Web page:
3. Visualize to reduce nerves before speaking
Just before getting to the venue I often run through a play-back video in my mind. It shows me doing well on stage, nailing a smooth performance and getting a good final reaction from my audience. Try to pin-point a time in the past where you did well on stage and throw those images into the mix. Other speakers have told me they focus on a person that makes them feel warm inside – their wife or kids. Moments before speaking, by visualizing warm feel-good images in your mind, the chances are these will be brought on stage with you. Something that’ll keep you in a good state-of-mind and in turn, something your audience will sense and absorb.
4. I like to move it, move it – and a bottle of water
Getting my body moving before I go on stage really warms me up and gets me physically ready – but also mentally. The endorphin starts to kick-in and the focus sways away from negative thoughts. Drinking water is also something I do at least an hour before to completely avoid any hint of Dehydration. When this creeps in, your body becomes tired and that’s when dryness starts to work its way to your lips, throat and mouth in turn having an impact on your voice. I always stay refreshed with a bottle of water at hand.
5. Hit the silly button
Now here’s something that I’ve found really effective to help me strip away those fears – becoming a little weird. Leading up to showtime, I actually start to pull a few funny-looking faces! Acting in a ridiculous way is always a clear reminder that I’m fully in control of who I am and how embarrassed or scared I feel. At that moment in a very unfamiliar environment, where we are designed to feel awkward, I actually feel comfortable with myself. Try it. You might just be surprised at the impact it’ll have.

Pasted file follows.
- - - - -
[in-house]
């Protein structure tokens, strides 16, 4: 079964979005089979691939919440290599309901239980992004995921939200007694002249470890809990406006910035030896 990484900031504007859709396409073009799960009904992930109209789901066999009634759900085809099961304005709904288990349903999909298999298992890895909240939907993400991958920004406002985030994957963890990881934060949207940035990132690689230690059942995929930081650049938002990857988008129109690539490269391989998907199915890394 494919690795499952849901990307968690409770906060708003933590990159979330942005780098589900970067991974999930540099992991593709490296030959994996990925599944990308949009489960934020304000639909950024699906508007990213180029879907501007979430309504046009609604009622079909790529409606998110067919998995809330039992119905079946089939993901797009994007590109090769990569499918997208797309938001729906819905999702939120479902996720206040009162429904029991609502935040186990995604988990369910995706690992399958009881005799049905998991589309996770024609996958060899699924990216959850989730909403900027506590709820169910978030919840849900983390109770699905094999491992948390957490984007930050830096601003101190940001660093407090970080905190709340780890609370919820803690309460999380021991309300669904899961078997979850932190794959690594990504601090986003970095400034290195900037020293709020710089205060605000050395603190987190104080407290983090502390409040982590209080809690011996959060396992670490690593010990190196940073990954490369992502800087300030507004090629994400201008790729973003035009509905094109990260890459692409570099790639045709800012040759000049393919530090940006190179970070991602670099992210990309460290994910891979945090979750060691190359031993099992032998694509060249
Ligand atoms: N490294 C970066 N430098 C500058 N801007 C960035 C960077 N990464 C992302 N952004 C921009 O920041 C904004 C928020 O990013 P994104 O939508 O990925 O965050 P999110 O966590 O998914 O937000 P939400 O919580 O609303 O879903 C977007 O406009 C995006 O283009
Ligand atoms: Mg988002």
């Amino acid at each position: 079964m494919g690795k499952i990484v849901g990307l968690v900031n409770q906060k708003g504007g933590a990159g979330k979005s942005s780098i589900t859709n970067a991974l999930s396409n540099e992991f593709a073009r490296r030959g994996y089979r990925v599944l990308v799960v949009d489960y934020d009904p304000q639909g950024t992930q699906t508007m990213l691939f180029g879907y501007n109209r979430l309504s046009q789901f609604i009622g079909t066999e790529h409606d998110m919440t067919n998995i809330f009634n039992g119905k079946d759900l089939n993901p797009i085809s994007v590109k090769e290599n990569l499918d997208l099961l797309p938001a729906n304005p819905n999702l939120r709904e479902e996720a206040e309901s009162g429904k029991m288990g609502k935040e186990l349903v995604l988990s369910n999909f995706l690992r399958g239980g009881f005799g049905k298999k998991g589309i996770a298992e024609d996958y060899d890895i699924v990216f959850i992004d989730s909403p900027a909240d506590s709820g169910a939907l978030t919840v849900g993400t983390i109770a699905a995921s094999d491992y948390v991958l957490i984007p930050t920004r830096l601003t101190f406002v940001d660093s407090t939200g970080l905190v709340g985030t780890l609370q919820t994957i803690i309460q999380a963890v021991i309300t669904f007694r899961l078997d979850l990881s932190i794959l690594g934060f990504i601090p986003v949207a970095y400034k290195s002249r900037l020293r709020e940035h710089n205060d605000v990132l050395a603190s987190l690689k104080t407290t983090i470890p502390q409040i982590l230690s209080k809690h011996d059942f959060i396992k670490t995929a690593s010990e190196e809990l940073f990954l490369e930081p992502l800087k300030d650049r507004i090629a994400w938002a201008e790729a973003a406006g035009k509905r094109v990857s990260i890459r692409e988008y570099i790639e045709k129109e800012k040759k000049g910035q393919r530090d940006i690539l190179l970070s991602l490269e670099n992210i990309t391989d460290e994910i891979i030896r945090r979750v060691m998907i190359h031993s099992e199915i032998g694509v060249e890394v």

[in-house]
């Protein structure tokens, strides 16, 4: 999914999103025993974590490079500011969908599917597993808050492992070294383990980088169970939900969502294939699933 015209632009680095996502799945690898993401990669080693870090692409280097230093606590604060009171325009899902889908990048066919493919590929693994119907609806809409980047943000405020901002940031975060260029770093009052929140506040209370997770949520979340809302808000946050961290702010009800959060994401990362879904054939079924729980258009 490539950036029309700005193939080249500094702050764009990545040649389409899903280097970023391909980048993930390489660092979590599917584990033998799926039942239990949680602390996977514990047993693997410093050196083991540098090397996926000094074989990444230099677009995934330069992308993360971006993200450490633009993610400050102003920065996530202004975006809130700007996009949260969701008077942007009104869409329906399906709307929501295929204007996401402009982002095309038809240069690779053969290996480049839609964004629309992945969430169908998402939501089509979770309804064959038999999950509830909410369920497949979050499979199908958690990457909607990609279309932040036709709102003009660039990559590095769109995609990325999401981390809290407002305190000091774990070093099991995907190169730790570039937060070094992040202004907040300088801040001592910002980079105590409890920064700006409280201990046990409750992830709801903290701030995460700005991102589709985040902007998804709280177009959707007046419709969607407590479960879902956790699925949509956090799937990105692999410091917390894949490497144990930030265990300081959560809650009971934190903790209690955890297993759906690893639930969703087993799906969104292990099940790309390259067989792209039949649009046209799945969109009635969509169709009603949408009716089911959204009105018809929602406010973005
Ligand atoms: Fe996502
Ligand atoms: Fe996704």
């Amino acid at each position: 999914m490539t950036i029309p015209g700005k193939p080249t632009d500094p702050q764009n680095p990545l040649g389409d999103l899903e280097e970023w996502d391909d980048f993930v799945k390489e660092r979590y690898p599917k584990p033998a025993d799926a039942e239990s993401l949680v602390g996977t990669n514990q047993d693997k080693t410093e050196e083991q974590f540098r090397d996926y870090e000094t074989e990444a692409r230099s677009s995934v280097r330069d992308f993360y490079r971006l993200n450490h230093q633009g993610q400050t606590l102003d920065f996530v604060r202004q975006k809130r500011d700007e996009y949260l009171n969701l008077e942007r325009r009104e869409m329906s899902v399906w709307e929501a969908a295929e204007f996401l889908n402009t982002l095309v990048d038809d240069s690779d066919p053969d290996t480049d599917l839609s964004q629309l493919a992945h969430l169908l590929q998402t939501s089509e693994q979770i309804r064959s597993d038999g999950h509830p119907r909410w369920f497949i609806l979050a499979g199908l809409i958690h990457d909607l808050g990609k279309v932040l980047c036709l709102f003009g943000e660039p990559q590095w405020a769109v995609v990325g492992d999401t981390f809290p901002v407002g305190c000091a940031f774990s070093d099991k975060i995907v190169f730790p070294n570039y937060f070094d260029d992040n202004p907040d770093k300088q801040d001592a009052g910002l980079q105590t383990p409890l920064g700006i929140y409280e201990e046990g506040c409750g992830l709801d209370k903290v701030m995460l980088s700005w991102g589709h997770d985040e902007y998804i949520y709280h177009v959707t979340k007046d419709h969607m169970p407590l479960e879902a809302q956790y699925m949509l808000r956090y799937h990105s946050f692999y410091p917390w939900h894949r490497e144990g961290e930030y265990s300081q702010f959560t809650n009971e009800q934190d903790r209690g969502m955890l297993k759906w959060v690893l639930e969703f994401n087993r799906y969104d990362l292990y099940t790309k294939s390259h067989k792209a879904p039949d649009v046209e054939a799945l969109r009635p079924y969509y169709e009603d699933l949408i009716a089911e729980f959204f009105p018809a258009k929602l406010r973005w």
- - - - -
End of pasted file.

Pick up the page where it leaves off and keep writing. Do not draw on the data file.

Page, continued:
6. Enjoy the moment
The final nugget of advice is simple. Enjoy it! Whatever state of panic you find yourself in before you start to speak, just remember what this actually is. It’s your five-minutes-of-fame! In a world where we’re all trying to get attention, desperate for people to hear our message – you’re just about to get it. I try to see it as a live-theatre moment ready to make connections with people through my messages. Say to yourself you’re going to really enjoy it and have fun. Do this and your audience will feel the same way too.
Voila! There you have it. I hope these will help you feel more in control just before you speak. Just remember – it’s all in the mind. Control your thoughts before you hit the stage and you’ll give a far better performance.
Need direct help with your public speaking?
If you’ve got a pitch or presentation coming up but not sure of a few things and need some guidance – Peter can help. Drop him a line and he’ll help you polish your performance, boost your confidence and be 100% ready for showtime. So, it’s over to you. Connect with Peter on LinkedIn, follow him on Twitter or get in touch via email firstname.lastname@example.org. If you like this article, please explore some of his others.